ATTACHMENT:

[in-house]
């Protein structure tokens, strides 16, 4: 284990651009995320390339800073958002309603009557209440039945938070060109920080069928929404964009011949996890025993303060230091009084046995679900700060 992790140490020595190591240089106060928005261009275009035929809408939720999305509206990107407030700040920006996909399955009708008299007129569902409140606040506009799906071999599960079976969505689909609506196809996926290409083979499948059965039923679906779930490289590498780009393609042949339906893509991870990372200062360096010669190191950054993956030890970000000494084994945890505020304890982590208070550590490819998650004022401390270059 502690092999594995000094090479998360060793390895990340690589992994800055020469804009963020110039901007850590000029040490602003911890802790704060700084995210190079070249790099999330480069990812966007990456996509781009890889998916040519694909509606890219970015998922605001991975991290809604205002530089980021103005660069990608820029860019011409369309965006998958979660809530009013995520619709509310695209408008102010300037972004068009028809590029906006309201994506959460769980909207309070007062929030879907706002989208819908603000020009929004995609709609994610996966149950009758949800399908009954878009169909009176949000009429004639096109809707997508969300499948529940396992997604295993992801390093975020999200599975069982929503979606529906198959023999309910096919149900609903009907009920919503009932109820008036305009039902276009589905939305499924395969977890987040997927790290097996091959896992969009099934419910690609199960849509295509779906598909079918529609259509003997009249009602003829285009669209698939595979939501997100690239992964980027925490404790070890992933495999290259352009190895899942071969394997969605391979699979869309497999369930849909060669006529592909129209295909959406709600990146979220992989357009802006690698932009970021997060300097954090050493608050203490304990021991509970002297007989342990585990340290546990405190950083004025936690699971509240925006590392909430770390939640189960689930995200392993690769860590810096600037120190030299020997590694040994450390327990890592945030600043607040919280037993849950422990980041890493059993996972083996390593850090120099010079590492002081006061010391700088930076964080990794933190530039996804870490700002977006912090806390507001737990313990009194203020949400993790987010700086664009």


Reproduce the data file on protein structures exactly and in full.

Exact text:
[in-house]
């Protein structure tokens, strides 16, 4: 284990651009995320390339800073958002309603009557209440039945938070060109920080069928929404964009011949996890025993303060230091009084046995679900700060 992790140490020595190591240089106060928005261009275009035929809408939720999305509206990107407030700040920006996909399955009708008299007129569902409140606040506009799906071999599960079976969505689909609506196809996926290409083979499948059965039923679906779930490289590498780009393609042949339906893509991870990372200062360096010669190191950054993956030890970000000494084994945890505020304890982590208070550590490819998650004022401390270059 502690092999594995000094090479998360060793390895990340690589992994800055020469804009963020110039901007850590000029040490602003911890802790704060700084995210190079070249790099999330480069990812966007990456996509781009890889998916040519694909509606890219970015998922605001991975991290809604205002530089980021103005660069990608820029860019011409369309965006998958979660809530009013995520619709509310695209408008102010300037972004068009028809590029906006309201994506959460769980909207309070007062929030879907706002989208819908603000020009929004995609709609994610996966149950009758949800399908009954878009169909009176949000009429004639096109809707997508969300499948529940396992997604295993992801390093975020999200599975069982929503979606529906198959023999309910096919149900609903009907009920919503009932109820008036305009039902276009589905939305499924395969977890987040997927790290097996091959896992969009099934419910690609199960849509295509779906598909079918529609259509003997009249009602003829285009669209698939595979939501997100690239992964980027925490404790070890992933495999290259352009190895899942071969394997969605391979699979869309497999369930849909060669006529592909129209295909959406709600990146979220992989357009802006690698932009970021997060300097954090050493608050203490304990021991509970002297007989342990585990340290546990405190950083004025936690699971509240925006590392909430770390939640189960689930995200392993690769860590810096600037120190030299020997590694040994450390327990890592945030600043607040919280037993849950422990980041890493059993996972083996390593850090120099010079590492002081006061010391700088930076964080990794933190530039996804870490700002977006912090806390507001737990313990009194203020949400993790987010700086664009």